NOVEMBER 3, 2022—OTTAWA—George Hood, Board Chair of the National Association of Career Colleges (NACC), released the following statement on the federal Fall Economic Statement:
“As a leader in industry-driven skills training, NACC welcomes the federal government’s significant investments in skills development and job training in today’s Fall Economic Statement. We look forward to discussing how our nimble approach to skills training can support the Sustainable Jobs Training Centre.
“Regulated career colleges’ direct training-to-employment pipeline provides learners—a majority of whom are mature students, women, and recent immigrants—and their families opportunities for career advancement and prosperity, while responding to our country’s diverse labour force and economic needs.
“However, we know that massive workforce shortages—from frontline healthcare workers to technical roles in computer science and information technology to construction trades, retail management, general labour, and office workers—are hurting small business owners’ and entrepreneurs’ bottom lines, as well as everyday Canadians standard of living.
“To address these shortages, we must understand that the Canadian workforce is evolving and that our training modalities must evolve with it. We must embrace a more flexible, industry-driven approach that acknowledges the importance of retraining and upskilling: to support Canadian workers in their desire to explore new roles, take on new challenges and play a bigger role in our economic prosperity.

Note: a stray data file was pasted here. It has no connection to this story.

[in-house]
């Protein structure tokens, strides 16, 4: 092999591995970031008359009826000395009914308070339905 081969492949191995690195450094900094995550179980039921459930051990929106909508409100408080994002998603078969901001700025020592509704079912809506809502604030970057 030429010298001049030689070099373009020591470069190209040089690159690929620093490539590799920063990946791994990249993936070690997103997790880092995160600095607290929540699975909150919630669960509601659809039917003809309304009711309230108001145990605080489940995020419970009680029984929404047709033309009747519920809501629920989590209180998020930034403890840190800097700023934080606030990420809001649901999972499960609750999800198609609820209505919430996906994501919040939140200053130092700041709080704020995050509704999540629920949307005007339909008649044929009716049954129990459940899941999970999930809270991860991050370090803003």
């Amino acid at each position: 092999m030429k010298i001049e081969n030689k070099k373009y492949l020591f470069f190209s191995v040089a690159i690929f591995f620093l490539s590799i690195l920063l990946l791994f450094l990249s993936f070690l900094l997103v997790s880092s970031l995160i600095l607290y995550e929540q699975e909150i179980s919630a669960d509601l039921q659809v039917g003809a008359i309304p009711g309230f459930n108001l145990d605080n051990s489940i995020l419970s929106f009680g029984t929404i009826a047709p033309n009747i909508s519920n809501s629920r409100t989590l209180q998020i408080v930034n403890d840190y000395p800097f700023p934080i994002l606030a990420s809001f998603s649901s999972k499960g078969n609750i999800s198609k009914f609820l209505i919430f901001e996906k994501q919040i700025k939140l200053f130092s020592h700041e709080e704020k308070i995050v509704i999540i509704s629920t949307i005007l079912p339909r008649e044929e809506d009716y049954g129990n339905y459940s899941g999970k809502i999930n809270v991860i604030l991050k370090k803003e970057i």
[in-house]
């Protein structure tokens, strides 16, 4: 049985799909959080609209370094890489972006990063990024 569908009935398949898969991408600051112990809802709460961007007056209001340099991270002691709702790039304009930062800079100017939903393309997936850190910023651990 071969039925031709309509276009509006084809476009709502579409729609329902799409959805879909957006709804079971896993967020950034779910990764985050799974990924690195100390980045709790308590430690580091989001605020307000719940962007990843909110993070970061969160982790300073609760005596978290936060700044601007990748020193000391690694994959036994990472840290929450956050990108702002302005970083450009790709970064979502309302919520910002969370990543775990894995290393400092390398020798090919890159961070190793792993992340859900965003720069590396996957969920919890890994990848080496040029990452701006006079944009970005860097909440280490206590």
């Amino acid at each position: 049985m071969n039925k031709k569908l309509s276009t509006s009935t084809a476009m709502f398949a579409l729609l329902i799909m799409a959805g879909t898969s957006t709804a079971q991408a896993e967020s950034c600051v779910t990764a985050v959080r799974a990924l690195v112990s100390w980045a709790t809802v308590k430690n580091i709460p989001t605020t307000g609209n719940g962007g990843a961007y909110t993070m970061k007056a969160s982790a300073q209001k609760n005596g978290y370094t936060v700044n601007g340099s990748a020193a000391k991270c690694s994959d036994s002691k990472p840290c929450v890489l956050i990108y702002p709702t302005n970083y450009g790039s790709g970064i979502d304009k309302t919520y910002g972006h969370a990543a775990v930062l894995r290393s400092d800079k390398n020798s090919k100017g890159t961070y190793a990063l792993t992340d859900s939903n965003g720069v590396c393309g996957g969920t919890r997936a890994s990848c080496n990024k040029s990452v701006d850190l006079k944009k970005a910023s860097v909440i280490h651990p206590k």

“Second, we need to address the serious shortage of workers across major sectors and across our country by rapidly and responsibly backfilling these positions with capable international workers. Combining an upskilled Canadian workforce and a supplemental international labour resource can and must play a significant role in jump-starting our economy and fortifying us against an impending recession.
“With better access to the federal post-graduate work permit (PGWP) program in partnership with all levels of government and appropriate standards in place, all institutions, including regulated career colleges can better attract, train, and retain international talent to fill the labour shortages we face now, while supporting comprehensive, sustainable workforce development long-term.
“This kind of all-hands-on-deck approach between federal and provincial governments, industry, and workforce developers is imperative to securing Canada’s competitive advantage as a destination for global talent and solving our labour crisis.”
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